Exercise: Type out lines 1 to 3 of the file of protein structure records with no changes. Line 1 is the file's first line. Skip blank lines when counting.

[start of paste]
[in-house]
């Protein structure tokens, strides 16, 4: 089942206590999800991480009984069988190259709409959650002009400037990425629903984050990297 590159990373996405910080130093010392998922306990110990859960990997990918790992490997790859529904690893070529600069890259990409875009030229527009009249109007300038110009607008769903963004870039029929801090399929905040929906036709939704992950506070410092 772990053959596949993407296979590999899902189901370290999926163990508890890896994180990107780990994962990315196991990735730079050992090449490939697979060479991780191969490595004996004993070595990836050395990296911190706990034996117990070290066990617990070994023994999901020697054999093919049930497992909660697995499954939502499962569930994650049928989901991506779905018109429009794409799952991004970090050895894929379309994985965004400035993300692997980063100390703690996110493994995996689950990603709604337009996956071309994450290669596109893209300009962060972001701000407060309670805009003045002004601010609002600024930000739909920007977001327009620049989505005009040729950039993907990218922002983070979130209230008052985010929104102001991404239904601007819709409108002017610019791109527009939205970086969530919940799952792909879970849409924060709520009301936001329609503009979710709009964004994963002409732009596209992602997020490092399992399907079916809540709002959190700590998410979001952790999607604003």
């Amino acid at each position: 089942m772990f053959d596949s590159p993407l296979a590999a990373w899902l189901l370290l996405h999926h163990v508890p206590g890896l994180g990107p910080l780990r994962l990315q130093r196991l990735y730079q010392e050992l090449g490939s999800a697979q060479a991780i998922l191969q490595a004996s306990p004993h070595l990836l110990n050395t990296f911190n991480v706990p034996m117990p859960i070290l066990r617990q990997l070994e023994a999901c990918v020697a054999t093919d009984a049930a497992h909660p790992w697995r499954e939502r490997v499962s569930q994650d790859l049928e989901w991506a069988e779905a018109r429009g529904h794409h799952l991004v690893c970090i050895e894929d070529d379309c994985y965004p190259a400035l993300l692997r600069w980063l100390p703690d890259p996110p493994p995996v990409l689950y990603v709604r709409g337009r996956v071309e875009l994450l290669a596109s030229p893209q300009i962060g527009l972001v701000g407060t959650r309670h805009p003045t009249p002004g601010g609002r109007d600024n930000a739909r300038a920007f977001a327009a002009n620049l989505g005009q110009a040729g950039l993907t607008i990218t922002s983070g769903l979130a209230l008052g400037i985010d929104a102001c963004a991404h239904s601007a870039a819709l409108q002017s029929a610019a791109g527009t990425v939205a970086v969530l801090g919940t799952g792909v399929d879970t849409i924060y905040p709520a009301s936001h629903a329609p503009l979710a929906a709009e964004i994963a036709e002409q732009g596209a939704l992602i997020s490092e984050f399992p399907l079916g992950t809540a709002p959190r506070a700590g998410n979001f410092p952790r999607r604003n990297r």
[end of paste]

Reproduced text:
[in-house]
């Protein structure tokens, strides 16, 4: 089942206590999800991480009984069988190259709409959650002009400037990425629903984050990297 590159990373996405910080130093010392998922306990110990859960990997990918790992490997790859529904690893070529600069890259990409875009030229527009009249109007300038110009607008769903963004870039029929801090399929905040929906036709939704992950506070410092 772990053959596949993407296979590999899902189901370290999926163990508890890896994180990107780990994962990315196991990735730079050992090449490939697979060479991780191969490595004996004993070595990836050395990296911190706990034996117990070290066990617990070994023994999901020697054999093919049930497992909660697995499954939502499962569930994650049928989901991506779905018109429009794409799952991004970090050895894929379309994985965004400035993300692997980063100390703690996110493994995996689950990603709604337009996956071309994450290669596109893209300009962060972001701000407060309670805009003045002004601010609002600024930000739909920007977001327009620049989505005009040729950039993907990218922002983070979130209230008052985010929104102001991404239904601007819709409108002017610019791109527009939205970086969530919940799952792909879970849409924060709520009301936001329609503009979710709009964004994963002409732009596209992602997020490092399992399907079916809540709002959190700590998410979001952790999607604003």
């Amino acid at each position: 089942m772990f053959d596949s590159p993407l296979a590999a990373w899902l189901l370290l996405h999926h163990v508890p206590g890896l994180g990107p910080l780990r994962l990315q130093r196991l990735y730079q010392e050992l090449g490939s999800a697979q060479a991780i998922l191969q490595a004996s306990p004993h070595l990836l110990n050395t990296f911190n991480v706990p034996m117990p859960i070290l066990r617990q990997l070994e023994a999901c990918v020697a054999t093919d009984a049930a497992h909660p790992w697995r499954e939502r490997v499962s569930q994650d790859l049928e989901w991506a069988e779905a018109r429009g529904h794409h799952l991004v690893c970090i050895e894929d070529d379309c994985y965004p190259a400035l993300l692997r600069w980063l100390p703690d890259p996110p493994p995996v990409l689950y990603v709604r709409g337009r996956v071309e875009l994450l290669a596109s030229p893209q300009i962060g527009l972001v701000g407060t959650r309670h805009p003045t009249p002004g601010g609002r109007d600024n930000a739909r300038a920007f977001a327009a002009n620049l989505g005009q110009a040729g950039l993907t607008i990218t922002s983070g769903l979130a209230l008052g400037i985010d929104a102001c963004a991404h239904s601007a870039a819709l409108q002017s029929a610019a791109g527009t990425v939205a970086v969530l801090g919940t799952g792909v399929d879970t849409i924060y905040p709520a009301s936001h629903a329609p503009l979710a929906a709009e964004i994963a036709e002409q732009g596209a939704l992602i997020s490092e984050f399992p399907l079916g992950t809540a709002p959190r506070a700590g998410n979001f410092p952790r999607r604003n990297r």